-manual screwdriver w/ bit set that includes torx, star, square, etc. bits
    -pair of good scissors
    -small channelocks (nice to have)
    -set of good diagonal cutters (nice to have)
    -good bike oil and grease

    I probably forgot something on the list, but that should get you pretty far on the assembly. This is assuming the frame come aligned, and head tube and BB are faced, and the BB is chased, and all mounting holes and braze-on locations are de-burred.
    Yes, I can roll my own potsticker skins!

  5. #5
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    bbunk: To gyozadude's list I'd add bike-specific cable cutters (Felco, Park, Shimano) and a medium-cut file to square the ends of the cut cable housings. A long-nosed pliers and a third-hand tool for attaching/tensioning cables come in handy too if you are working alone.

    A pedal wrench is essential to avoid stripping out crank threads due to pedals working loose; a regular 15mm wrench may not fit nor give sufficient leverage. I like to use Tef-Gel grease to avoid dissimilar-metal joints, like pedals and cranks, freezing due to electrolytic corrosion. Stainless steel pedal washers are cheap and help as well.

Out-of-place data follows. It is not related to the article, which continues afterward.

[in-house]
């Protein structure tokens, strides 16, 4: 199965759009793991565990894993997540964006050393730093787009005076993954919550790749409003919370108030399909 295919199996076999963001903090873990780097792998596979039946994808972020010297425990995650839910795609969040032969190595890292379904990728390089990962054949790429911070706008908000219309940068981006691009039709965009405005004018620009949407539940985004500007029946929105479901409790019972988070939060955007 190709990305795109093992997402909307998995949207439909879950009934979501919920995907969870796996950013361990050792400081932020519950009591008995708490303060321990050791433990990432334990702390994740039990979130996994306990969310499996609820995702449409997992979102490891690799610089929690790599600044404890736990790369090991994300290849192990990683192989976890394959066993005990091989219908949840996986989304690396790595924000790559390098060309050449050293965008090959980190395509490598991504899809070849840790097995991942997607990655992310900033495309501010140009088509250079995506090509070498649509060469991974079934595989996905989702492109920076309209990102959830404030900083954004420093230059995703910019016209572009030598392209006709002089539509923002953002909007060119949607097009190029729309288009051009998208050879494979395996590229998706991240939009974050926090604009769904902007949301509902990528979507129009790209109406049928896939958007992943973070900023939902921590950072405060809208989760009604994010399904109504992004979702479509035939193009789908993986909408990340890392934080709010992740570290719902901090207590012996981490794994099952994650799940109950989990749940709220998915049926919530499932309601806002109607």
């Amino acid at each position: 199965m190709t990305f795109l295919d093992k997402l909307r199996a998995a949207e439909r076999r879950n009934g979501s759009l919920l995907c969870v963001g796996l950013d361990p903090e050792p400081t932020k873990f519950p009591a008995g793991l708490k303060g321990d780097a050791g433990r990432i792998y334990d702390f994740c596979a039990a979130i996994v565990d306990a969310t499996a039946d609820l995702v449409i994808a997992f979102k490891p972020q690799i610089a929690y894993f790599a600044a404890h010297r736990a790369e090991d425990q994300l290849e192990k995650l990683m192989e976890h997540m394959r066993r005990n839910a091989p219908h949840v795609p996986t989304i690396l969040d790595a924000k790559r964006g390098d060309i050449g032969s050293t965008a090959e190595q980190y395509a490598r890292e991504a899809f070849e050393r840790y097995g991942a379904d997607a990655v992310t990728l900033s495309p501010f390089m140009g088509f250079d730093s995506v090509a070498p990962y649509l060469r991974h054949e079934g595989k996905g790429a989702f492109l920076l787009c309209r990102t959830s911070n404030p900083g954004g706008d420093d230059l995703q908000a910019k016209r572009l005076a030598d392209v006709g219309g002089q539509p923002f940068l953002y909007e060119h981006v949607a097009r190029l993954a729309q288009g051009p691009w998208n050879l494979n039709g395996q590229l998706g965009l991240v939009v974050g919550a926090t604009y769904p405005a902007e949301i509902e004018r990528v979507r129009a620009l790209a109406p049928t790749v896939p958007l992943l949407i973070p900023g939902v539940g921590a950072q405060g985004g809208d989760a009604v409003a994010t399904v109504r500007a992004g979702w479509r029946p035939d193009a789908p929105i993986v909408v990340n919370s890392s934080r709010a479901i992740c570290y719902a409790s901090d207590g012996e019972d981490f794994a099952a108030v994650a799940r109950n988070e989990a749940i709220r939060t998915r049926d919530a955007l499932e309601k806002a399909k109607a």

If you are working at a workbench and don't want to invest in a regular repair stand, a "Sunlite Bottom Bracket Type Bicycle Display Stand" comes in handy, especially for derailleur adjustments. It's also useful for storage if you bike doesn't have a kickstand.

    Good luck with your build!

  6. #6
    Bill
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    Only tool you need is a 5mm Allen wrench. Just kidding but at least have a couple of them around so when you can't find one you have a backup.
    Building a bike is a worthwhile endeavor. Enjoy it - even the frustrating parts.
    And, be sure to come here for helpful advice.
    [SIGPIC][/SIGPIC]
    Eventually you will reach a point when you stop lying about your age and start bragging about it. - Will Rogers

  7. #7
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    bbunk: The Web is a tool as well; the Park Tool and Sheldon Brown Web sites particularly, as well as many others, are great resources which you may find useful. And this forum, of course!